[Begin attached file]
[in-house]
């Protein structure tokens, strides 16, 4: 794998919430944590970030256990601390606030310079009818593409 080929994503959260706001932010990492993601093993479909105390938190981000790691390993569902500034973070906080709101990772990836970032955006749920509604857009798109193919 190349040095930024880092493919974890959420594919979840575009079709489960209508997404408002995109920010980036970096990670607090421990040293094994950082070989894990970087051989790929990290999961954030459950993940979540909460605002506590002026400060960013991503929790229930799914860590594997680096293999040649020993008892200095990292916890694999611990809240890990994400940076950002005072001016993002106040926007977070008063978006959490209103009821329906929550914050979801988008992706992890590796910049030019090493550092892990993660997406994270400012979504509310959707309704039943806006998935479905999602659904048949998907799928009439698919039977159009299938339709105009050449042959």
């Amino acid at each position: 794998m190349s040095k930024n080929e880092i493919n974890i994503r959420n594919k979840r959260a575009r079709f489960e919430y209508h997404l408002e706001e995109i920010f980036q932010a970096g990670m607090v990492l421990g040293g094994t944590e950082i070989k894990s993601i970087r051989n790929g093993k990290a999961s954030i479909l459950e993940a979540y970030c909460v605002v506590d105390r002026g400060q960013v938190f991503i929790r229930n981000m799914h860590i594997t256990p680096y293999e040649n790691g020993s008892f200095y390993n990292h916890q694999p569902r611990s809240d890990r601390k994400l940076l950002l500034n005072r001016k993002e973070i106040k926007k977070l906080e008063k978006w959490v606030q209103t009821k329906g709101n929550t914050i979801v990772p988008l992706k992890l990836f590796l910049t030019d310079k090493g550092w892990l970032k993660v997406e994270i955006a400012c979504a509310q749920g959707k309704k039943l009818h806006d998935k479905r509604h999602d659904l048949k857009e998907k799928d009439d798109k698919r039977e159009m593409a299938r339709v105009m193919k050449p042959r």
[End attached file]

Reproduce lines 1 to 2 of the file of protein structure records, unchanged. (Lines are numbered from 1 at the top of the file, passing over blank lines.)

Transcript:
[in-house]
């Protein structure tokens, strides 16, 4: 794998919430944590970030256990601390606030310079009818593409 080929994503959260706001932010990492993601093993479909105390938190981000790691390993569902500034973070906080709101990772990836970032955006749920509604857009798109193919 190349040095930024880092493919974890959420594919979840575009079709489960209508997404408002995109920010980036970096990670607090421990040293094994950082070989894990970087051989790929990290999961954030459950993940979540909460605002506590002026400060960013991503929790229930799914860590594997680096293999040649020993008892200095990292916890694999611990809240890990994400940076950002005072001016993002106040926007977070008063978006959490209103009821329906929550914050979801988008992706992890590796910049030019090493550092892990993660997406994270400012979504509310959707309704039943806006998935479905999602659904048949998907799928009439698919039977159009299938339709105009050449042959």